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Is Propel Bad For You?

Also Known As: Propel Fitness Water



Short answer

Propel water contains sweeteners and preservatives that make drinking this product as a general source of water not the best. These additives can have negative effects on your body when consumed in large amounts.



Recommended Alternative

Long answer

Propel water is not just water as the name implies. It is actually a sports drink designed in a lab to replenish electrolytes in athletes that have been vigorously sweating it out in the gym. Propel can certainly replenish the large amounts of water, sodium, and potassium lost in sweat, but you need to be conscious of what else is going into your body along with these substances.

A few of the ingredients in Propel you need to be aware of include sodium hexametaphosphate, potassium sorbate, sucralose, calcium disodium EDTA and acesulfame potassium. Most of these additives are formulated in a lab and are not naturally occurring products. Yuck! Who wants to go through all that effort of loving your body with some exercise only to feed it manufactured ingredients? Look good today, die of cancer later – no, thank you.

Sucralose, more commonly known as Splenda, is an artificial sweetener that’s been talked about a lot recently. While sucralose may have little effect if you regularly consume artificial sweeteners, those who don’t will experience a blood sugar spike of nearly 14% and an insulin spike of about 20%, which is proven by research studies. Compared to table sugar, sucralose is nearly 600 times sweeter. Sucralose can also render some medications less effective and negatively impact your gut bacteria.

Calcium disodium EDTA is one you need to look out for as well - it is basically poison. It is created directly by the combination of formaldehyde, sodium cyanide and ethylene diamine. (Let’s pause here so you can pick your jaw up from the ground.) This ingredient can deplete your body of vitamins and metals, cause headaches and stomach pain and lower your blood sugar just in the short-term. While Propel contains vitamins and metals you need, this one ingredient may be limiting how much you are actually absorbing. With long-term consumption, we are looking at conditions like toxin buildup and kidney damage.

Acesulfame potassium is another artificial sweetener that is significantly sweeter than table sugar, roughly 200 times sweeter. It is readily absorbed by the body, but excreted in exactly the same state as it is consumed, meaning it has no benefits and your body more or less doesn’t even know what to do with it. The major downside of this ingredient is that it contains methylene chloride, a known carcinogen.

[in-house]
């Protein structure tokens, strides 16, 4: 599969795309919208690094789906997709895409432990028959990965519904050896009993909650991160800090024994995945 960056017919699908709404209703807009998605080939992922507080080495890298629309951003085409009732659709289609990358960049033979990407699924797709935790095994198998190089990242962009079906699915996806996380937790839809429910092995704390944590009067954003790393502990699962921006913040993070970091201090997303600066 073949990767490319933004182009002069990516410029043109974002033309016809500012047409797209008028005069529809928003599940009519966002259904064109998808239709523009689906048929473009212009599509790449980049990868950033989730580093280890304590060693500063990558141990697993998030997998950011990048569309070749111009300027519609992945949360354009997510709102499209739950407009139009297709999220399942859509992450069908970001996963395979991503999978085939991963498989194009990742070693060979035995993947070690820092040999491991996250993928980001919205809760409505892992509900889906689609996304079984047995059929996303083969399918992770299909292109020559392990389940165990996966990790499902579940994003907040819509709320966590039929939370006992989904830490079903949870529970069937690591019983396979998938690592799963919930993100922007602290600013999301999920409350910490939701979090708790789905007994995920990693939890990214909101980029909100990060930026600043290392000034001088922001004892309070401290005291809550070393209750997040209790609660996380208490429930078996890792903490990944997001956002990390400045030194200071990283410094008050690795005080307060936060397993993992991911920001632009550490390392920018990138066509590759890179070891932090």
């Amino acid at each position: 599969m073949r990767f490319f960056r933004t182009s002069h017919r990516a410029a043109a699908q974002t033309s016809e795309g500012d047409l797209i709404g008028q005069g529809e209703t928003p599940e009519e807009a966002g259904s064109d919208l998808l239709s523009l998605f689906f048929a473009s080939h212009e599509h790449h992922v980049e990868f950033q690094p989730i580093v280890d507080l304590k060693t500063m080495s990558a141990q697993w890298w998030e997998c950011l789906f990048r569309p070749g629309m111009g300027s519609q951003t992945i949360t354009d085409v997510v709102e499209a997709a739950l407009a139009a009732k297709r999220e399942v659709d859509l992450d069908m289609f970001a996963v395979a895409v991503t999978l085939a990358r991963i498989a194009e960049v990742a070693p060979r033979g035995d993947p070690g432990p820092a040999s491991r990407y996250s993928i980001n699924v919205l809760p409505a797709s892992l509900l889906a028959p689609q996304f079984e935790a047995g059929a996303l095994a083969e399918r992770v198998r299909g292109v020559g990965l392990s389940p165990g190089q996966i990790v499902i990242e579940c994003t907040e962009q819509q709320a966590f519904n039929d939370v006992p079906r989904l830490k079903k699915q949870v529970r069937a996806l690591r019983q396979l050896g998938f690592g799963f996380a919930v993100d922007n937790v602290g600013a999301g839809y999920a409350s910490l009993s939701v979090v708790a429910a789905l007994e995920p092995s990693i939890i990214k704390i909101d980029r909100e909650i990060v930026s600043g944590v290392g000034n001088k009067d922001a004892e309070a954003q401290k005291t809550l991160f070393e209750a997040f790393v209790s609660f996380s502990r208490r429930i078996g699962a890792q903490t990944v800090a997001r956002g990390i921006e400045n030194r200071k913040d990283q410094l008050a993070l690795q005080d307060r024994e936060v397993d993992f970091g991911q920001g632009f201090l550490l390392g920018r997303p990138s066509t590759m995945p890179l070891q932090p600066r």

Potassium sorbate is classified as “generally safe” by the food industry and used as an antimicrobial preservative. Consuming up to 25 mg per kilogram of your body weight per day is generally assumed safe, but allergic reactions are possible.

Sodium hexametaphosphate consumed occasionally is also generally safe when balanced with other minerals although allergic reaction to this substance is also possible - along with headaches - in the short-term. Consuming it in large quantities has been linked to an increased risk of pancreatic cancer.

So, in conclusion, you should avoid making Propel water a daily routine or the product you reach for just because you are thirsty. Drinking tap water or regular bottled water in these cases would be healthier. If once in a while in an athletic competition this is your water and electrolyte refueling options, you should be ok.

Possible short-term side effects

  • allergic reaction
  • headaches
  • abdominal pain

Possible long-term side effects

  • pancreatic cancer
  • negatively impacts your gut bacteria
  • kidney damage
  • toxin buildup

Ingredients to be aware of


  • replenishes water, sodium and potassium
  • contains b vitamins along with vitamins c and e

Healthier alternatives

Our Wellness Pick (what is this?)

NOOMA Electrolyte Drink

  • Organic hydration
  • Coconut water infused
  • No added sugar
  • Only 30 calories
  • Variety pack flavors
Learn More!

Thank you for your feedback!

Written by Kristin Brown, DC, MS
Published on: 06-29-2016
Last updated: 11-30-2023

Thank you for your feedback!

Written by Kristin Brown, DC, MS
Published on: 06-29-2016
Last updated: 11-30-2023

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